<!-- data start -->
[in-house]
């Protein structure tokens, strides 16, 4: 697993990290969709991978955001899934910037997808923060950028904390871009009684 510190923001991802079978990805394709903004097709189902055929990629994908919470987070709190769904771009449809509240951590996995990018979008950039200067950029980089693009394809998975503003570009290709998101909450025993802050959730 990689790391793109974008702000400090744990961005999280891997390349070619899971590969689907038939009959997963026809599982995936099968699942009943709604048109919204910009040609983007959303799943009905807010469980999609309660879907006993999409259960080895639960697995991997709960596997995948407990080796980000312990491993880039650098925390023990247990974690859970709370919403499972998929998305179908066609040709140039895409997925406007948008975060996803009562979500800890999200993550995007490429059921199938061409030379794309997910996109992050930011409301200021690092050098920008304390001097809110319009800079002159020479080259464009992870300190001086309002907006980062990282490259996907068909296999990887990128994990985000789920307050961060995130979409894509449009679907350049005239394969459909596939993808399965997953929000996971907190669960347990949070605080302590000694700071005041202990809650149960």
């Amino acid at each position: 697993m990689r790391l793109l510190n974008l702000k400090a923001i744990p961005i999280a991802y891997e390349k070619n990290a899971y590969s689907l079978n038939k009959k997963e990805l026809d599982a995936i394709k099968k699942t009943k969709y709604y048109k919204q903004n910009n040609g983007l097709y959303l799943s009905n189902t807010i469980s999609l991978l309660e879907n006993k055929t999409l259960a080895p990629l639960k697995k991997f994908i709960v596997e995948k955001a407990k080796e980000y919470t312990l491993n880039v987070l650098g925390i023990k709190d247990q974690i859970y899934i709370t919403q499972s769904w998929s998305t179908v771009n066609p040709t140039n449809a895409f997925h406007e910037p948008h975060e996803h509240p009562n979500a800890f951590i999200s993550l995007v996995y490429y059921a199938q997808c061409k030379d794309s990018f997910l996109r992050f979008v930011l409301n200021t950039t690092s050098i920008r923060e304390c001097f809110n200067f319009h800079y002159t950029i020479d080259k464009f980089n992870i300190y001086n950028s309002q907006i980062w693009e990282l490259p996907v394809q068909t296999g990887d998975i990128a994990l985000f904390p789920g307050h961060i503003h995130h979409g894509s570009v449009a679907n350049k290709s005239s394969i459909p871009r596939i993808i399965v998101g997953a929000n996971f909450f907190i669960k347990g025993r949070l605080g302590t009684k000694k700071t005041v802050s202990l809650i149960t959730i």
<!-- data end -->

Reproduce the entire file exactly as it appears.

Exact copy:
[in-house]
């Protein structure tokens, strides 16, 4: 697993990290969709991978955001899934910037997808923060950028904390871009009684 510190923001991802079978990805394709903004097709189902055929990629994908919470987070709190769904771009449809509240951590996995990018979008950039200067950029980089693009394809998975503003570009290709998101909450025993802050959730 990689790391793109974008702000400090744990961005999280891997390349070619899971590969689907038939009959997963026809599982995936099968699942009943709604048109919204910009040609983007959303799943009905807010469980999609309660879907006993999409259960080895639960697995991997709960596997995948407990080796980000312990491993880039650098925390023990247990974690859970709370919403499972998929998305179908066609040709140039895409997925406007948008975060996803009562979500800890999200993550995007490429059921199938061409030379794309997910996109992050930011409301200021690092050098920008304390001097809110319009800079002159020479080259464009992870300190001086309002907006980062990282490259996907068909296999990887990128994990985000789920307050961060995130979409894509449009679907350049005239394969459909596939993808399965997953929000996971907190669960347990949070605080302590000694700071005041202990809650149960």
């Amino acid at each position: 697993m990689r790391l793109l510190n974008l702000k400090a923001i744990p961005i999280a991802y891997e390349k070619n990290a899971y590969s689907l079978n038939k009959k997963e990805l026809d599982a995936i394709k099968k699942t009943k969709y709604y048109k919204q903004n910009n040609g983007l097709y959303l799943s009905n189902t807010i469980s999609l991978l309660e879907n006993k055929t999409l259960a080895p990629l639960k697995k991997f994908i709960v596997e995948k955001a407990k080796e980000y919470t312990l491993n880039v987070l650098g925390i023990k709190d247990q974690i859970y899934i709370t919403q499972s769904w998929s998305t179908v771009n066609p040709t140039n449809a895409f997925h406007e910037p948008h975060e996803h509240p009562n979500a800890f951590i999200s993550l995007v996995y490429y059921a199938q997808c061409k030379d794309s990018f997910l996109r992050f979008v930011l409301n200021t950039t690092s050098i920008r923060e304390c001097f809110n200067f319009h800079y002159t950029i020479d080259k464009f980089n992870i300190y001086n950028s309002q907006i980062w693009e990282l490259p996907v394809q068909t296999g990887d998975i990128a994990l985000f904390p789920g307050h961060i503003h995130h979409g894509s570009v449009a679907n350049k290709s005239s394969i459909p871009r596939i993808i399965v998101g997953a929000n996971f909450f907190i669960k347990g025993r949070l605080g302590t009684k000694k700071t005041v802050s202990l809650i149960t959730i």